Either of these would have contractually kept the B Boys from successfully doing what they did. But since he didn’t, in order to get Castleberry from where he was to where he needed to be, yet another lawsuit was filed. Castleberry sued every party in sight, under just about every theory of piercing the veil, to try to push this liability onto someone with assets sufficient to pay the judgment.
Whereas I would have preferred to hang Castleberry with the deal he voluntarily struck, the Texas Supremes felt ultimate compassion and rewrote Texas law to accommodate his (pick one): (1) oversight; (2) ignorance; or (3) stupidity. Unfortunately, in the process, they made all “pierce the veil” theories equitable, and dependent on the individual facts of each case. This meant that in nearly every case a jury would decide whether to pierce the veil, and one factor they could consider would be whether it would be “fair” to allow the plaintiff to pierce the veil. As you can see, any time a business did not have assets sufficient to pay a judgment, a jury would be inclined to impose the liability on the owners.
In order to restore some confidence in the sanctity of the liability shields of business organizations, the Texas legislature quickly amended the Texas Business Corporation Act. The statute restricted a plaintiff’s use of the theories of alter ego, actual fraud, constructive fraud, sham to perpetuate a fraud, and any other similar theory, to pierce a corporation’s veil. The statute provided that a plaintiff could succeed on any of these theories ONLY if the plaintiff shows the person or entity upon whom liability is alleged:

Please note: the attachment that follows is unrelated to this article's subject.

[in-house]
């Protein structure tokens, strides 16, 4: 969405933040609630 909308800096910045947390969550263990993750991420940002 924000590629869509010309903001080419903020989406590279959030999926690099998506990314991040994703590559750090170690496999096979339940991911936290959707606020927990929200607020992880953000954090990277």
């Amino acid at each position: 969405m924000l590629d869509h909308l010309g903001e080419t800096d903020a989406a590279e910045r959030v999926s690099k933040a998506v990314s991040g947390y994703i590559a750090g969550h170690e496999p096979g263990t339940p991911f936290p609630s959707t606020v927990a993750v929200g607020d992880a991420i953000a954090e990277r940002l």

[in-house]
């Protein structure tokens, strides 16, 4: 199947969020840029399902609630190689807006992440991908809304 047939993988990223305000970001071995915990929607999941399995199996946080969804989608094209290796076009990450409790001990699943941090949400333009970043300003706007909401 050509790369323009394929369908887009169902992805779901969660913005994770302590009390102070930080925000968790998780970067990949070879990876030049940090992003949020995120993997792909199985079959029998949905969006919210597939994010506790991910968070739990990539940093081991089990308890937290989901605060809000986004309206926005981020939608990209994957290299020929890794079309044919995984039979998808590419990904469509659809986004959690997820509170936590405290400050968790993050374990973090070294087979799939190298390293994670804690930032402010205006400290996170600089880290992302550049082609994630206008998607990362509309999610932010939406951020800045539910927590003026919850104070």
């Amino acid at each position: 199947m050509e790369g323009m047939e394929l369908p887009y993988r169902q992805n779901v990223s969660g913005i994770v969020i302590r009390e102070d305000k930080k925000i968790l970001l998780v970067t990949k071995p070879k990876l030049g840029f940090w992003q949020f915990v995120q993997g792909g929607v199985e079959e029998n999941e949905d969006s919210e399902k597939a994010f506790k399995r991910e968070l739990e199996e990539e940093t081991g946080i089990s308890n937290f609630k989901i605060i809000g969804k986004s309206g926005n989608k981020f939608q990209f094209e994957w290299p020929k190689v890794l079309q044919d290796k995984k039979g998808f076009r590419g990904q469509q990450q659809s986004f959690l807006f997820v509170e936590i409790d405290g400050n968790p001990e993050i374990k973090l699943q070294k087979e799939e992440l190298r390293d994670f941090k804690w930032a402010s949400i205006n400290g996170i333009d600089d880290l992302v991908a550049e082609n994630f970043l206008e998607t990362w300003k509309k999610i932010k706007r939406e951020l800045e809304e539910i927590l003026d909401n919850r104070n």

(1) caused the corporation to be used for the purpose of perpetuating and did perpetrate an actual fraud on the obligee (plaintiff) primarily for the direct personal benefit of such person or entity; or
(2) expressly agreed to assume liability, such as in the case of signing a guaranty of corporate debts, or
(3) is otherwise liable to the obligee under the Texas Business Corporation Act or another applicable statute.
For limited partnerships, general partners are liable by law for 100% of the debts of the limited partnership. For this reason, a limited liability entity of some sort is almost always used as the general partner of a limited partnership. A limited partner is generally not individually liable for partnership debts unless the limited partner participates in control of the business.
What does this mean for the business owner? On the positive side, it means that Texas has favorable laws designed to keep business debts from passing through the business veil if you do your part. On the other hand, though, owners must still be careful to not actively cause a third party to rely on their personal financial strength when making a deal. Here’s a classic no-no: “don’t worry about how strong my corporation is, you know that when you deal with my company it’s the same as dealing with me.” And make sure the business is correctly named in each contract, and that the signature block includes the title of each individual signing for the business.
And finally, business records should be kept up to date to identify officers, directors/managers, and owners (as well as who are NOT in these positions).